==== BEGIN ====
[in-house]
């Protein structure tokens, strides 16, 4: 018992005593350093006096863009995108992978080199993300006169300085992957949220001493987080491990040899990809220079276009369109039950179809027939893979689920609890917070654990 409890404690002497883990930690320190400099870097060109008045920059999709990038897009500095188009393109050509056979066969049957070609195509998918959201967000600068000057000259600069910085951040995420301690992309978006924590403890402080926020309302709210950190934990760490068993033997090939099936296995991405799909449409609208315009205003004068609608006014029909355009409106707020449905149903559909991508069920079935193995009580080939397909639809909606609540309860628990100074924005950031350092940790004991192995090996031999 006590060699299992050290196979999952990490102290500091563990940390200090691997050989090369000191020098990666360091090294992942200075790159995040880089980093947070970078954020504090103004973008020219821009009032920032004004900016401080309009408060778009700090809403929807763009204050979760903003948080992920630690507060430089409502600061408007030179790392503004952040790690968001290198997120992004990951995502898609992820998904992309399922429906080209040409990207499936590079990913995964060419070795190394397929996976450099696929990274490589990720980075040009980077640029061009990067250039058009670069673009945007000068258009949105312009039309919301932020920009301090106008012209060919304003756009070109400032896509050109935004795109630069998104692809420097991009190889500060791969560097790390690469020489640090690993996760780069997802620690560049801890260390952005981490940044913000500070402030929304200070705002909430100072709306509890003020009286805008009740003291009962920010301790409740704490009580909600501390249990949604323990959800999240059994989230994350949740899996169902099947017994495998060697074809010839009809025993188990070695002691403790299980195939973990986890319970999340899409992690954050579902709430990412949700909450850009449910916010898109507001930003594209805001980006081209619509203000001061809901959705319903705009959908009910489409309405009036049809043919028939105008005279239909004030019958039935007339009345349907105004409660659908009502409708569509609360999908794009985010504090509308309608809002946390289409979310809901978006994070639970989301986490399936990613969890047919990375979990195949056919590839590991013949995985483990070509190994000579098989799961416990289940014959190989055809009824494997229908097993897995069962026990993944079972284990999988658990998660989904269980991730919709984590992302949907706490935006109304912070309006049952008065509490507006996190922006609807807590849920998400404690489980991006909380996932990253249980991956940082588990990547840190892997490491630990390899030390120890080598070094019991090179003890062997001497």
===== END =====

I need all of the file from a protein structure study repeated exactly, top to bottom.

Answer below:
[in-house]
């Protein structure tokens, strides 16, 4: 018992005593350093006096863009995108992978080199993300006169300085992957949220001493987080491990040899990809220079276009369109039950179809027939893979689920609890917070654990 409890404690002497883990930690320190400099870097060109008045920059999709990038897009500095188009393109050509056979066969049957070609195509998918959201967000600068000057000259600069910085951040995420301690992309978006924590403890402080926020309302709210950190934990760490068993033997090939099936296995991405799909449409609208315009205003004068609608006014029909355009409106707020449905149903559909991508069920079935193995009580080939397909639809909606609540309860628990100074924005950031350092940790004991192995090996031999 006590060699299992050290196979999952990490102290500091563990940390200090691997050989090369000191020098990666360091090294992942200075790159995040880089980093947070970078954020504090103004973008020219821009009032920032004004900016401080309009408060778009700090809403929807763009204050979760903003948080992920630690507060430089409502600061408007030179790392503004952040790690968001290198997120992004990951995502898609992820998904992309399922429906080209040409990207499936590079990913995964060419070795190394397929996976450099696929990274490589990720980075040009980077640029061009990067250039058009670069673009945007000068258009949105312009039309919301932020920009301090106008012209060919304003756009070109400032896509050109935004795109630069998104692809420097991009190889500060791969560097790390690469020489640090690993996760780069997802620690560049801890260390952005981490940044913000500070402030929304200070705002909430100072709306509890003020009286805008009740003291009962920010301790409740704490009580909600501390249990949604323990959800999240059994989230994350949740899996169902099947017994495998060697074809010839009809025993188990070695002691403790299980195939973990986890319970999340899409992690954050579902709430990412949700909450850009449910916010898109507001930003594209805001980006081209619509203000001061809901959705319903705009959908009910489409309405009036049809043919028939105008005279239909004030019958039935007339009345349907105004409660659908009502409708569509609360999908794009985010504090509308309608809002946390289409979310809901978006994070639970989301986490399936990613969890047919990375979990195949056919590839590991013949995985483990070509190994000579098989799961416990289940014959190989055809009824494997229908097993897995069962026990993944079972284990999988658990998660989904269980991730919709984590992302949907706490935006109304912070309006049952008065509490507006996190922006609807807590849920998400404690489980991006909380996932990253249980991956940082588990990547840190892997490491630990390899030390120890080598070094019991090179003890062997001497």